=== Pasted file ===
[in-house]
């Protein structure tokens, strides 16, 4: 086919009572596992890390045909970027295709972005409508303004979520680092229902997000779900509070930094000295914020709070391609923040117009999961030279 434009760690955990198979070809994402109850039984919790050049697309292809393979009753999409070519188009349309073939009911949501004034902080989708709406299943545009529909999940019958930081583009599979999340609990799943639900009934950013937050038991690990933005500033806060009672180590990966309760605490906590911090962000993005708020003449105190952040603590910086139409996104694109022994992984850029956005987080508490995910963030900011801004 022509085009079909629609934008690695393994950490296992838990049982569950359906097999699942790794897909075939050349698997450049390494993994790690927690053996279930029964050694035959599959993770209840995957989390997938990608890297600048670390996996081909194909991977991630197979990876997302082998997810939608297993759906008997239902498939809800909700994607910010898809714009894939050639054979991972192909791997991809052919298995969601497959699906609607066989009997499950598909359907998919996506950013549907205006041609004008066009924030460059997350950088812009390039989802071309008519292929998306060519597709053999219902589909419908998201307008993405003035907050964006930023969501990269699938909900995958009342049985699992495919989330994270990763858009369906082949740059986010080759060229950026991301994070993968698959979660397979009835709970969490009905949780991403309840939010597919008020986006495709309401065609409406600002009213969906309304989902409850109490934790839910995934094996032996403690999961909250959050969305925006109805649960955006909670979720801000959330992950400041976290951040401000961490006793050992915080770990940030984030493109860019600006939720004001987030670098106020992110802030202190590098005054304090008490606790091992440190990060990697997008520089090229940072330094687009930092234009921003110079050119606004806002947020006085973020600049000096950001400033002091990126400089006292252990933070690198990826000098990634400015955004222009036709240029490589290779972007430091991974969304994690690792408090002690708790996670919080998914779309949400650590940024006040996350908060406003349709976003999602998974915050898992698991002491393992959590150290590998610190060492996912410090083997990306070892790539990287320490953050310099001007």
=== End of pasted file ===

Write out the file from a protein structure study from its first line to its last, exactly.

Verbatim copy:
[in-house]
């Protein structure tokens, strides 16, 4: 086919009572596992890390045909970027295709972005409508303004979520680092229902997000779900509070930094000295914020709070391609923040117009999961030279 434009760690955990198979070809994402109850039984919790050049697309292809393979009753999409070519188009349309073939009911949501004034902080989708709406299943545009529909999940019958930081583009599979999340609990799943639900009934950013937050038991690990933005500033806060009672180590990966309760605490906590911090962000993005708020003449105190952040603590910086139409996104694109022994992984850029956005987080508490995910963030900011801004 022509085009079909629609934008690695393994950490296992838990049982569950359906097999699942790794897909075939050349698997450049390494993994790690927690053996279930029964050694035959599959993770209840995957989390997938990608890297600048670390996996081909194909991977991630197979990876997302082998997810939608297993759906008997239902498939809800909700994607910010898809714009894939050639054979991972192909791997991809052919298995969601497959699906609607066989009997499950598909359907998919996506950013549907205006041609004008066009924030460059997350950088812009390039989802071309008519292929998306060519597709053999219902589909419908998201307008993405003035907050964006930023969501990269699938909900995958009342049985699992495919989330994270990763858009369906082949740059986010080759060229950026991301994070993968698959979660397979009835709970969490009905949780991403309840939010597919008020986006495709309401065609409406600002009213969906309304989902409850109490934790839910995934094996032996403690999961909250959050969305925006109805649960955006909670979720801000959330992950400041976290951040401000961490006793050992915080770990940030984030493109860019600006939720004001987030670098106020992110802030202190590098005054304090008490606790091992440190990060990697997008520089090229940072330094687009930092234009921003110079050119606004806002947020006085973020600049000096950001400033002091990126400089006292252990933070690198990826000098990634400015955004222009036709240029490589290779972007430091991974969304994690690792408090002690708790996670919080998914779309949400650590940024006040996350908060406003349709976003999602998974915050898992698991002491393992959590150290590998610190060492996912410090083997990306070892790539990287320490953050310099001007």